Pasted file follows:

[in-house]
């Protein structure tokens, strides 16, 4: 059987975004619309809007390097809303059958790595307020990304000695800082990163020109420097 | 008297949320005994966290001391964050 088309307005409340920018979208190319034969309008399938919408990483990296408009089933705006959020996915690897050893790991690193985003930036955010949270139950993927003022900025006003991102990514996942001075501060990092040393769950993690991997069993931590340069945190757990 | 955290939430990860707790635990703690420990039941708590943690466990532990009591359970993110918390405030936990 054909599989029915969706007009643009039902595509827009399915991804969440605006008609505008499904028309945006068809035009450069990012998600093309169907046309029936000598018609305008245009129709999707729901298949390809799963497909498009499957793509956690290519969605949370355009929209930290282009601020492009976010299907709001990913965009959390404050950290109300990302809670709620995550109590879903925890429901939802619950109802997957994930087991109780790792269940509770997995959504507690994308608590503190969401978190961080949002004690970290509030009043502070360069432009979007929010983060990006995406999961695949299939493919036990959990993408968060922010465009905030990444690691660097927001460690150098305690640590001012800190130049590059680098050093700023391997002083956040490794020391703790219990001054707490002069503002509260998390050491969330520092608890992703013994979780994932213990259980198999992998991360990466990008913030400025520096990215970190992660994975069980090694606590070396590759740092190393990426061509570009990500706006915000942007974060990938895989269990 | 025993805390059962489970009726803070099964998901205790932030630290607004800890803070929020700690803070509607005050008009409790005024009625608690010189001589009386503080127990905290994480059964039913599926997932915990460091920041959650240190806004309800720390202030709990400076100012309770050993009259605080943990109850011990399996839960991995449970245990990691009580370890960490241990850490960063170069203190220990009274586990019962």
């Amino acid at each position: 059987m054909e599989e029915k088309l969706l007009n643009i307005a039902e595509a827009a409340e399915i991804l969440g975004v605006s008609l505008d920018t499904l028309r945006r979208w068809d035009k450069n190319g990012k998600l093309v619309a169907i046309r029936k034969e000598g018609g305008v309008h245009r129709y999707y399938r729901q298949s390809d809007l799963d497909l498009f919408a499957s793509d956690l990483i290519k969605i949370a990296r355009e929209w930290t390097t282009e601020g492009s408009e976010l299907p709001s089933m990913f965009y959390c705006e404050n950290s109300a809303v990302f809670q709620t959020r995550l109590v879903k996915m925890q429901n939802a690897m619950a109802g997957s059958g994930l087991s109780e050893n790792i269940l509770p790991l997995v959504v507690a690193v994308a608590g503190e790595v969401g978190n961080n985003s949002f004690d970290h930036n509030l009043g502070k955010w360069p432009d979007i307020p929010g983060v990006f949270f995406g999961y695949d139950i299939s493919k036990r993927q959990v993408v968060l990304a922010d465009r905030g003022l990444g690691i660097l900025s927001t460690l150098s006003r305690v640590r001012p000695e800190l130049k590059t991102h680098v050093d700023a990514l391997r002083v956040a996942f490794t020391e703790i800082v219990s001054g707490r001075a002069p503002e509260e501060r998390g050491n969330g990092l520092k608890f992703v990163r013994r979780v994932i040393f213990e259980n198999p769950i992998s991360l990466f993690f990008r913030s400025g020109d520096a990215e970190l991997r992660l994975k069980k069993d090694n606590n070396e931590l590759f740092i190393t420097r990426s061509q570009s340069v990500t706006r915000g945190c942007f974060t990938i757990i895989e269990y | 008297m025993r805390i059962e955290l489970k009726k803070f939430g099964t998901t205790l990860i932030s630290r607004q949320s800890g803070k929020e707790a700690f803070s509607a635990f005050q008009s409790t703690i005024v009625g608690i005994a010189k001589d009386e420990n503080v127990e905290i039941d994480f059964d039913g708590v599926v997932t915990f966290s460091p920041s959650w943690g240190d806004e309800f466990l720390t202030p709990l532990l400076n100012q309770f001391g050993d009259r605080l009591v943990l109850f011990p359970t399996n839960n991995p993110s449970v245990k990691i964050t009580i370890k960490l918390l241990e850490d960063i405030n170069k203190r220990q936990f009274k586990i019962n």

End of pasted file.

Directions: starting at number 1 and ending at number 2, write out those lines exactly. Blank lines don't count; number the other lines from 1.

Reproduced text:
[in-house]
């Protein structure tokens, strides 16, 4: 059987975004619309809007390097809303059958790595307020990304000695800082990163020109420097 | 008297949320005994966290001391964050 088309307005409340920018979208190319034969309008399938919408990483990296408009089933705006959020996915690897050893790991690193985003930036955010949270139950993927003022900025006003991102990514996942001075501060990092040393769950993690991997069993931590340069945190757990 | 955290939430990860707790635990703690420990039941708590943690466990532990009591359970993110918390405030936990 054909599989029915969706007009643009039902595509827009399915991804969440605006008609505008499904028309945006068809035009450069990012998600093309169907046309029936000598018609305008245009129709999707729901298949390809799963497909498009499957793509956690290519969605949370355009929209930290282009601020492009976010299907709001990913965009959390404050950290109300990302809670709620995550109590879903925890429901939802619950109802997957994930087991109780790792269940509770997995959504507690994308608590503190969401978190961080949002004690970290509030009043502070360069432009979007929010983060990006995406999961695949299939493919036990959990993408968060922010465009905030990444690691660097927001460690150098305690640590001012800190130049590059680098050093700023391997002083956040490794020391703790219990001054707490002069503002509260998390050491969330520092608890992703013994979780994932213990259980198999992998991360990466990008913030400025520096990215970190992660994975069980090694606590070396590759740092190393990426061509570009990500706006915000942007974060990938895989269990 | 025993805390059962489970009726803070099964998901205790932030630290607004800890803070929020700690803070509607005050008009409790005024009625608690010189001589009386503080127990905290994480059964039913599926997932915990460091920041959650240190806004309800720390202030709990400076100012309770050993009259605080943990109850011990399996839960991995449970245990990691009580370890960490241990850490960063170069203190220990009274586990019962």